By Michael McKenna, Director, Office of Liturgy
In addition to the occasion of his election as Holy Roman pontiff, the Pope imparts at Christmas and Easter each year his Urbi et Orbi Blessing (trans: 'To the city of Rome, and to the world'). Indeed, by the willful grace and intent of the Holy Father a plenary indulgence is granted, on the usual conditions, to those who devoutly receive this blessing either directly in the Square or through the various direct media available to us in this modern world.
Traditionally imparted at noon from the central loggia of Saint Peter's Basilica in Rome, in the remarks that precede it the Pope draws our attention to human tragedy in the world. Last year, Pope Francis reminded us in his Easter Urbi et Orbi that the Church throughout the world echoes the angel’s message to the women: “Do not be afraid! I know that you are looking for Jesus who was crucified. He is not here; for he has been raised… Come, see the place where he lay” ( Mt 28:5-6).
The Christian message to the world is that in Jesus, love has triumphed over hatred, mercy over sinfulness, goodness over evil, truth over falsehood, life over death. Pope Francis said “that is why we tell everyone: “Come and see!” In every human situation, marked by frailty, sin and death, the Good News is no mere matter of words, but a testimony to unconditional and faithful love; it is about leaving ourselves behind and encountering others, being close to those crushed by life’s troubles, sharing with the needy, standing at the side of the sick, elderly and the outcast… “Come and see!”; Love is more powerful, love gives life, love makes hope blossom in the wilderness.”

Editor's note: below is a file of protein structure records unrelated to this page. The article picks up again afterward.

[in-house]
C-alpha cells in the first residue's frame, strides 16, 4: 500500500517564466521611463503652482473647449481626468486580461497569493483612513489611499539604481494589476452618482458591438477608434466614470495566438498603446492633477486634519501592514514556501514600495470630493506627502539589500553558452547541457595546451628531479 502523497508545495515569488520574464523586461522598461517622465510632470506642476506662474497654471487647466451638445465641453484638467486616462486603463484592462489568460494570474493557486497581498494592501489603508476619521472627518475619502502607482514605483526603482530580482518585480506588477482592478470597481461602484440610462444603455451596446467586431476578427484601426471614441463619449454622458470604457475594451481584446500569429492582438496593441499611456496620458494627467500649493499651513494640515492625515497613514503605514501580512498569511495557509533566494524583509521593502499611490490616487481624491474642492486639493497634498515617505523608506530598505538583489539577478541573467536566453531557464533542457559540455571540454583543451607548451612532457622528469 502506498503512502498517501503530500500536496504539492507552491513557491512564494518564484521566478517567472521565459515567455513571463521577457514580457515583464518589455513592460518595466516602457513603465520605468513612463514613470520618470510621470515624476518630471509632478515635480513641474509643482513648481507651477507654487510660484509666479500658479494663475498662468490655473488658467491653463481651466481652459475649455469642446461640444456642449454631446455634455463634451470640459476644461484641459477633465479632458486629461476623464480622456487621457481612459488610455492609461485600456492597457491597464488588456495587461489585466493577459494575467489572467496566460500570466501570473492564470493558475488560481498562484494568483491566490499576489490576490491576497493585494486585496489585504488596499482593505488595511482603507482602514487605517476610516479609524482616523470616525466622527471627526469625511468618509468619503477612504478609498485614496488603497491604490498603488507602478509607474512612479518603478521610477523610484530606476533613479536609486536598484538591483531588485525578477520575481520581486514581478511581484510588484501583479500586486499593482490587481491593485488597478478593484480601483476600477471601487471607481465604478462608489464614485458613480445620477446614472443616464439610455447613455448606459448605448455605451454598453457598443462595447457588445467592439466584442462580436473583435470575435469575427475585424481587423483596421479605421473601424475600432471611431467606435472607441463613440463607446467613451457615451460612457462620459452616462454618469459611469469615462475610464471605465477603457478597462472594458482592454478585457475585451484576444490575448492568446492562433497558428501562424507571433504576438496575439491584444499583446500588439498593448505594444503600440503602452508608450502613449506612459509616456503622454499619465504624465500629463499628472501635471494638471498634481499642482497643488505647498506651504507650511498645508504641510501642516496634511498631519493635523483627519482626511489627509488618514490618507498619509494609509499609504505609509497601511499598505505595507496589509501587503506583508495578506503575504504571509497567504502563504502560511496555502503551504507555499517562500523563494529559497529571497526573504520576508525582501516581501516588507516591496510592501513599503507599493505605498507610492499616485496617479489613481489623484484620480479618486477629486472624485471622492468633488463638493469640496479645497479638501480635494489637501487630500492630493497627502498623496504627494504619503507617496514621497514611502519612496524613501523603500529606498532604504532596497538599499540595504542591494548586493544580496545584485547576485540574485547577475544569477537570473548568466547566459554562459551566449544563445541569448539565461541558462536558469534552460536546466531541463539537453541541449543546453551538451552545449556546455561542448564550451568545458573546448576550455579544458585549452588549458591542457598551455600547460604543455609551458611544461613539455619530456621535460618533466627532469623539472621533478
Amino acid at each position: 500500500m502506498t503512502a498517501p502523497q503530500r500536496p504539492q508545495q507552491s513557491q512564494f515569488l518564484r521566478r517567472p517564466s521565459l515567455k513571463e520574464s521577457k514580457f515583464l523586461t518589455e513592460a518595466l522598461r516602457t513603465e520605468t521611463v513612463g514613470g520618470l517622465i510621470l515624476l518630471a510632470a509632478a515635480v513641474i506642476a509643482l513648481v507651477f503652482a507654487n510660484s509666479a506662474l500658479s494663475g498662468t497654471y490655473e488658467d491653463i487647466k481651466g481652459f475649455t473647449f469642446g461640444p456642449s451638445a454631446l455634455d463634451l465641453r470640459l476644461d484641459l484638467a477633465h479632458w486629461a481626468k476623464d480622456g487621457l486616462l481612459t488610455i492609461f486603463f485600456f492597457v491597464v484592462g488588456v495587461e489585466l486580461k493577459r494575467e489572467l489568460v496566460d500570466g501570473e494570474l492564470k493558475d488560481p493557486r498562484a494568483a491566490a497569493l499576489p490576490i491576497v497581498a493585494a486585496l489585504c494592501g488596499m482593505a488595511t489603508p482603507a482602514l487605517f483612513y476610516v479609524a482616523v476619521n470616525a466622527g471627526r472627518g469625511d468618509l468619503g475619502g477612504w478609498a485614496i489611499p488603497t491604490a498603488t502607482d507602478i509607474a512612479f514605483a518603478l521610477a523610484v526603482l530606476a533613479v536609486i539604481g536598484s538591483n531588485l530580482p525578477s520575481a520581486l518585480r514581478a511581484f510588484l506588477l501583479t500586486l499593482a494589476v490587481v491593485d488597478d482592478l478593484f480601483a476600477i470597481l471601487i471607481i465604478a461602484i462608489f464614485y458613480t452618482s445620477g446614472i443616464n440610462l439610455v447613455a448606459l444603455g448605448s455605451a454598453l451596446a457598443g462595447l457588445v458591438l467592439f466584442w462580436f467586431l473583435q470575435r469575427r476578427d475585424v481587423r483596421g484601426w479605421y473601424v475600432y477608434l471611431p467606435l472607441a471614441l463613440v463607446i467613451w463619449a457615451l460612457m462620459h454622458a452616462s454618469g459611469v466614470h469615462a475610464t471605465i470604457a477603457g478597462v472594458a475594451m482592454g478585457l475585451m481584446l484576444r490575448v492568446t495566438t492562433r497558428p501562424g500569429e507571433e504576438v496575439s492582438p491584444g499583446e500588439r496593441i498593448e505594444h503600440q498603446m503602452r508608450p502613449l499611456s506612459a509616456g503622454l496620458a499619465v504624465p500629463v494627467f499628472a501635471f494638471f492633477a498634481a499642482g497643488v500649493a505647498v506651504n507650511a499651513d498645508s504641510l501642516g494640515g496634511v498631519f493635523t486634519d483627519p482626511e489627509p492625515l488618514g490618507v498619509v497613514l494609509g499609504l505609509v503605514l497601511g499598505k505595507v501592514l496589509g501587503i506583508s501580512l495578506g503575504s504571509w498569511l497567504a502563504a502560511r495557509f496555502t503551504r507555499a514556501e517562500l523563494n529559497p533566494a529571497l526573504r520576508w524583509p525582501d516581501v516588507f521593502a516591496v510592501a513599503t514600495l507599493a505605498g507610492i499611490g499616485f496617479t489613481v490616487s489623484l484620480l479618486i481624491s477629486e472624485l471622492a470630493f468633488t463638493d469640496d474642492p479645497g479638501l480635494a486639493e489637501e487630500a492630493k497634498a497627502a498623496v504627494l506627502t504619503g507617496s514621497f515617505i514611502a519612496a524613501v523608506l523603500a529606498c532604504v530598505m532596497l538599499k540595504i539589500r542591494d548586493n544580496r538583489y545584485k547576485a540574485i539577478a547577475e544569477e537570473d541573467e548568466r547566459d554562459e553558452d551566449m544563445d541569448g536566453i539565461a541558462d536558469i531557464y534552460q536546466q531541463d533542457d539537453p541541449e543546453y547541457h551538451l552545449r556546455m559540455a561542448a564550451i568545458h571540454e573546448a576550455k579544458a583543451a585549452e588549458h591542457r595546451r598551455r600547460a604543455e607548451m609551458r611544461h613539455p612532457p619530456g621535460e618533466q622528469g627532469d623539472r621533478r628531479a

In proclaiming Christ Jesus, the Church makes use of the words that the ancient hymn puts on the lips of Mary Magdalene, first witness of the risen Christ that Easter morning. Running to the other disciples she breathlessly announces: “I have seen the Lord!” (Jn 20:18).
Pope Benedict said “Every Christian relives the experience of Mary Magdalene. It involves an encounter which changes our lives: the encounter with a unique Man who lets us experience all God’s goodness and truth, who frees us from evil not in a superficial and fleeting way, but sets us free radically, heals us completely and restores our dignity.”
Mary Magdalene calls Jesus “my hope” recognising that in Him all of the goodness we so naturally desire finds a real possibility of fulfilment. Though we live in a world where hope cannot avoid confronting the harshness of evil, as Christians we must never cease to proclaim unyieldingly to the city of Rome and to the World the paschal victory. Come and see: “Surrexit Christus, spes mea” – “Christ, my hope, has risen” (Easter Sequence).